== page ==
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Facts of Wills

Here are some quick facts about wills that you may not know and can help you create one that’s sound and legally binding.
  1. Sound Mind, freely and willingly – When composing a will, you have to prove that you are of sound mind and that you’ve created this document freely and willingly. The way the court does this is by having witnesses sign the will that are not designated beneficiaries. By that fact, the court assumes that no one has ‘put you up to it’ to inherit the bulk of your estate.
  2. Living will vs. Last will – Most people understand that the last will is the document to be executed after death. But there is also something known as a living will which states how you’d like to be cared for in the event of your incapacitation. For example, if you’re in a coma, do you want to be on life support for the duration of your life or would you prefer to pass on naturally? A living will can express your wishes in this event.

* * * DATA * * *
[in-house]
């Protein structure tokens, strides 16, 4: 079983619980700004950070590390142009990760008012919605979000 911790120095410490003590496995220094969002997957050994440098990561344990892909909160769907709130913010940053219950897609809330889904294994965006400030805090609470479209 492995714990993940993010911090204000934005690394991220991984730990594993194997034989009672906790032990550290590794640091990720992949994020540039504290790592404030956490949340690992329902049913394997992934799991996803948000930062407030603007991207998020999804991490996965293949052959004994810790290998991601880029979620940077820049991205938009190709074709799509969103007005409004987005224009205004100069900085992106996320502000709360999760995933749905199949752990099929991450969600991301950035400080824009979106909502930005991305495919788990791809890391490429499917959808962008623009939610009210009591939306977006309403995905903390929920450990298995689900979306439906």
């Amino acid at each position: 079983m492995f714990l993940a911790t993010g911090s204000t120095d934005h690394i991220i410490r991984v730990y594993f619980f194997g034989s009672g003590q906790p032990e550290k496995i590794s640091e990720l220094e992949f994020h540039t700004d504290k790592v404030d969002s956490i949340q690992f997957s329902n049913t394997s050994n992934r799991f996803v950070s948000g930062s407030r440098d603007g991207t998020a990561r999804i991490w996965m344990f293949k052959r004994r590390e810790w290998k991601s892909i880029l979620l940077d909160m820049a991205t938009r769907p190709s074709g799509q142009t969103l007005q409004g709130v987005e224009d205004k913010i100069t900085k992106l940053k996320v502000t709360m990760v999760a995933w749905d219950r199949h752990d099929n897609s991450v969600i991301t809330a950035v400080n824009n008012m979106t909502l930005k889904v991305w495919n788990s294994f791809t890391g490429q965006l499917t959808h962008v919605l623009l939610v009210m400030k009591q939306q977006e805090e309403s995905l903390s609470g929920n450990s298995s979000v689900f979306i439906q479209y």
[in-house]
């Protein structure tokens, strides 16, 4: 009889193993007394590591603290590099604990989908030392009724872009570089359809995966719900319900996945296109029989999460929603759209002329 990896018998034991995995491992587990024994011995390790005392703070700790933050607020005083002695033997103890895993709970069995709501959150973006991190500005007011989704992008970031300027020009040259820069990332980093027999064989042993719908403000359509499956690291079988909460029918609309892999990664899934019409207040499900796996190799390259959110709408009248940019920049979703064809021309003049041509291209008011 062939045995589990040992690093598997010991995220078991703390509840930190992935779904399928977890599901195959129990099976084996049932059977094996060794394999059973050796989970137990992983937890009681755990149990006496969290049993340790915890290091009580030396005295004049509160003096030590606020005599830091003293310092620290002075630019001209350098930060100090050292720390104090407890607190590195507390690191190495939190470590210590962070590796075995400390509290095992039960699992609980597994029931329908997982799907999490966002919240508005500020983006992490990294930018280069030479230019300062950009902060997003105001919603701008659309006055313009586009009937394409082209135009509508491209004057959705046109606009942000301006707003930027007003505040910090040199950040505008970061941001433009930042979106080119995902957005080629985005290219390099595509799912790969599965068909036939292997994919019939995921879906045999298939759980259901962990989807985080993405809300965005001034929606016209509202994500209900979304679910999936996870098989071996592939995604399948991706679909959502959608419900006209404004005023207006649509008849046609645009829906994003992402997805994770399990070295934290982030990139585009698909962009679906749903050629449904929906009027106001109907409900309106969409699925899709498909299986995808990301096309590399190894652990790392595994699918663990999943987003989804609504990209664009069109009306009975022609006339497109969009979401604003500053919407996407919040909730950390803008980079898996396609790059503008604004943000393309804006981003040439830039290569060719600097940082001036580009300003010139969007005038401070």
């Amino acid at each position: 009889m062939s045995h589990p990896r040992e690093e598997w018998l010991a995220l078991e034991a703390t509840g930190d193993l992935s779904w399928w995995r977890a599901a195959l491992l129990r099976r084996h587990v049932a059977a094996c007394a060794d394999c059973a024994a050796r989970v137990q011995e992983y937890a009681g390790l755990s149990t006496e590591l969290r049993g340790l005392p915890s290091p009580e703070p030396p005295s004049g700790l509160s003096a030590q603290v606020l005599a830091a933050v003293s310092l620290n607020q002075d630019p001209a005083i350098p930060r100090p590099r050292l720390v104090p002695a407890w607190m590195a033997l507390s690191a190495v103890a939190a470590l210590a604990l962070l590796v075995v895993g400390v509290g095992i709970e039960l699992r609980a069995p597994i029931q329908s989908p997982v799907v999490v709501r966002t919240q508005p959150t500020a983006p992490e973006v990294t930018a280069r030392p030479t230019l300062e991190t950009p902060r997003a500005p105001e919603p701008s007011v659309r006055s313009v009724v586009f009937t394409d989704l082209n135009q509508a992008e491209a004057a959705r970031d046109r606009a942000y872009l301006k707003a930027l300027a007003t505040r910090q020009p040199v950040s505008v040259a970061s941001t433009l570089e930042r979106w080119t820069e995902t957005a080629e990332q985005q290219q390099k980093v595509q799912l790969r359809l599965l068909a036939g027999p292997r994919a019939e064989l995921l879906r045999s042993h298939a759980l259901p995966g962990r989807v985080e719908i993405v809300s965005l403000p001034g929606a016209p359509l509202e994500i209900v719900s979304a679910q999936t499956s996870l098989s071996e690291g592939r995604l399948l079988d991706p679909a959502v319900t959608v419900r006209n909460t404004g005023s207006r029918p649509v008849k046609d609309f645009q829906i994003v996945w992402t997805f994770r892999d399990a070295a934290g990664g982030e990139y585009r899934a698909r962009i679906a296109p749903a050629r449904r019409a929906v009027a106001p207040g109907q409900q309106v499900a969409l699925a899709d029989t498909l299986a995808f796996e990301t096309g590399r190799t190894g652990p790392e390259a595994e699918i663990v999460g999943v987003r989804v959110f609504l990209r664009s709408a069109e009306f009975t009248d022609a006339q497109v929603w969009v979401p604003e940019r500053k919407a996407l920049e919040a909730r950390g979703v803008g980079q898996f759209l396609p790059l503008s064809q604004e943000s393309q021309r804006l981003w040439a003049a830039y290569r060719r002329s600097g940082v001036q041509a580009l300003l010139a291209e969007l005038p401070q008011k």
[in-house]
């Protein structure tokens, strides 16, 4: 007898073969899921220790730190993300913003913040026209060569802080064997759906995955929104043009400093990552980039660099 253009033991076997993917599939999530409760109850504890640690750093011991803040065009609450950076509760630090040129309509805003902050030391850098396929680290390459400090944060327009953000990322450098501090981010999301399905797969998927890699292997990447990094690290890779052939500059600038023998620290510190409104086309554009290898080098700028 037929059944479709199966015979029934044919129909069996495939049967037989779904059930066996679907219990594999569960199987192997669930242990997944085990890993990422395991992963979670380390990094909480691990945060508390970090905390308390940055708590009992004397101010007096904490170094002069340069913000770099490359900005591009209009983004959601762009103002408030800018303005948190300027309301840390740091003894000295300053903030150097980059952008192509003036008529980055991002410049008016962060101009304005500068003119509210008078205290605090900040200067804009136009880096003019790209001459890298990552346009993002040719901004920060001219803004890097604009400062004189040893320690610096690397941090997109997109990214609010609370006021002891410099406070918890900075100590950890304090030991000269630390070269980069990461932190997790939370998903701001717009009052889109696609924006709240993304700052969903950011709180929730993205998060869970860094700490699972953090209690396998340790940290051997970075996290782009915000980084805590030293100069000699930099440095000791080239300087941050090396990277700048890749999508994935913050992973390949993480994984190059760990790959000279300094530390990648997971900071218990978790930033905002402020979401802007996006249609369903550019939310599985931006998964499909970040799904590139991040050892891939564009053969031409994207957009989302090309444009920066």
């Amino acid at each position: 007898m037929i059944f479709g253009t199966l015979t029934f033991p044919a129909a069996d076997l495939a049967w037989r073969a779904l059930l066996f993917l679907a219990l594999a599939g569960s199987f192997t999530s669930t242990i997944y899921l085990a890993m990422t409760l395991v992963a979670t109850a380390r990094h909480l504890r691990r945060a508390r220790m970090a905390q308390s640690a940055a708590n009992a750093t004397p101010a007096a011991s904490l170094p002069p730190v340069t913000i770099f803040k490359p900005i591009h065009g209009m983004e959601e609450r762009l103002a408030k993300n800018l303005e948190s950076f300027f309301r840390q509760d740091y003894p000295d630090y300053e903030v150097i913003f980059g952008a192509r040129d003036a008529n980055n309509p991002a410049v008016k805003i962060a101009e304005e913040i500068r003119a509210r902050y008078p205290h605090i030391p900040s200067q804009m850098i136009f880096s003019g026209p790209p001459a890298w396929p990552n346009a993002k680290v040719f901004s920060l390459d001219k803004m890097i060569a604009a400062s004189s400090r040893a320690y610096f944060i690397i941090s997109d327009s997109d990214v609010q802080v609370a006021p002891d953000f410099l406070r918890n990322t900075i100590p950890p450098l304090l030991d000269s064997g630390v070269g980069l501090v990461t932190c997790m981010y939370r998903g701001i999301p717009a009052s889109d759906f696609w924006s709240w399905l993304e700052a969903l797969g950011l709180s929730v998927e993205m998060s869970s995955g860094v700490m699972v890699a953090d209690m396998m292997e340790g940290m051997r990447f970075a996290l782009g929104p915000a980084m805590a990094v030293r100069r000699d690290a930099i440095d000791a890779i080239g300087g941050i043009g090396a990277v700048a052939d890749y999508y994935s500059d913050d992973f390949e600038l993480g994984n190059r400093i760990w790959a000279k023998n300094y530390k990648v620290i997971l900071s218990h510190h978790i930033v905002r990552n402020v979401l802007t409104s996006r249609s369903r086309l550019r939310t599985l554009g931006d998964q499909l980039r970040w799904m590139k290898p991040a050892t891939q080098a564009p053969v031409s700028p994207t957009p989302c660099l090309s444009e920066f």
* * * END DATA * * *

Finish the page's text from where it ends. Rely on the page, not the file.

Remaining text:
3. Destruction of past will is a ‘must’ – If you update a will or compose a new one entirely you must destroy all of the previous ones. If not, the newest document will trump the earlier versions. If more than one will exists this can become an tough legal process for beneficiaries.
  4. Jointly held property – You property cannot just be liquidated or bequeathed to someone else if you share it. So, if you and a spouse share a home, you cannot leave the home to someone else if your spouse still lives there.
  5. Pets as property – Legally speaking, the law treats pets as property and you can make certain provisions to ensure their care. You can choose a new owner for your pet and provide a certain amount of money for their care, but you cannot leave property to property meaning that Fido is not entitled to the bulk of your estate or your money.
 
The process of creating a last will and testament is not a difficult one. But it becomes all the more necessary the more property and assets you accumulate. To make sure that your loved ones are taken care of it’s in your best interest to create a will properly and in accordance to state regulations. Contact us to learn more about our estate planning services today.
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Our law office is located across the street from the Carroll County Courthouse in Carrollton, Georgia.

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James B. Head, Attorney at Law
310 B Newnan Street
Carrollton, GA 30117

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